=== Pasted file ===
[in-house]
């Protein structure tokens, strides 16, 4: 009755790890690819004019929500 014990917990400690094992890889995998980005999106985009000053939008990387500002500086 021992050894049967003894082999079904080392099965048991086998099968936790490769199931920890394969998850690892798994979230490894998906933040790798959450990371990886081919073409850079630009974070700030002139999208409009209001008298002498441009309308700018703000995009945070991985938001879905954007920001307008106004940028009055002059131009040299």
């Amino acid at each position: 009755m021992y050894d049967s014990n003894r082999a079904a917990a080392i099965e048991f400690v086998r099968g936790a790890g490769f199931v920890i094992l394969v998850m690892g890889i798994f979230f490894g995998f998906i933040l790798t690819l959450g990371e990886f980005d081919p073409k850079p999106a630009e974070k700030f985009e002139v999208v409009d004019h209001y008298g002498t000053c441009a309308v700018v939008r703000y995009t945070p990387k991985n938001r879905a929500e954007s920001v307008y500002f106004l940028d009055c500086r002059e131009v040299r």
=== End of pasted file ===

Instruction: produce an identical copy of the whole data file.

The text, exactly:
[in-house]
């Protein structure tokens, strides 16, 4: 009755790890690819004019929500 014990917990400690094992890889995998980005999106985009000053939008990387500002500086 021992050894049967003894082999079904080392099965048991086998099968936790490769199931920890394969998850690892798994979230490894998906933040790798959450990371990886081919073409850079630009974070700030002139999208409009209001008298002498441009309308700018703000995009945070991985938001879905954007920001307008106004940028009055002059131009040299």
């Amino acid at each position: 009755m021992y050894d049967s014990n003894r082999a079904a917990a080392i099965e048991f400690v086998r099968g936790a790890g490769f199931v920890i094992l394969v998850m690892g890889i798994f979230f490894g995998f998906i933040l790798t690819l959450g990371e990886f980005d081919p073409k850079p999106a630009e974070k700030f985009e002139v999208v409009d004019h209001y008298g002498t000053c441009a309308v700018v939008r703000y995009t945070p990387k991985n938001r879905a929500e954007s920001v307008y500002f106004l940028d009055c500086r002059e131009v040299r």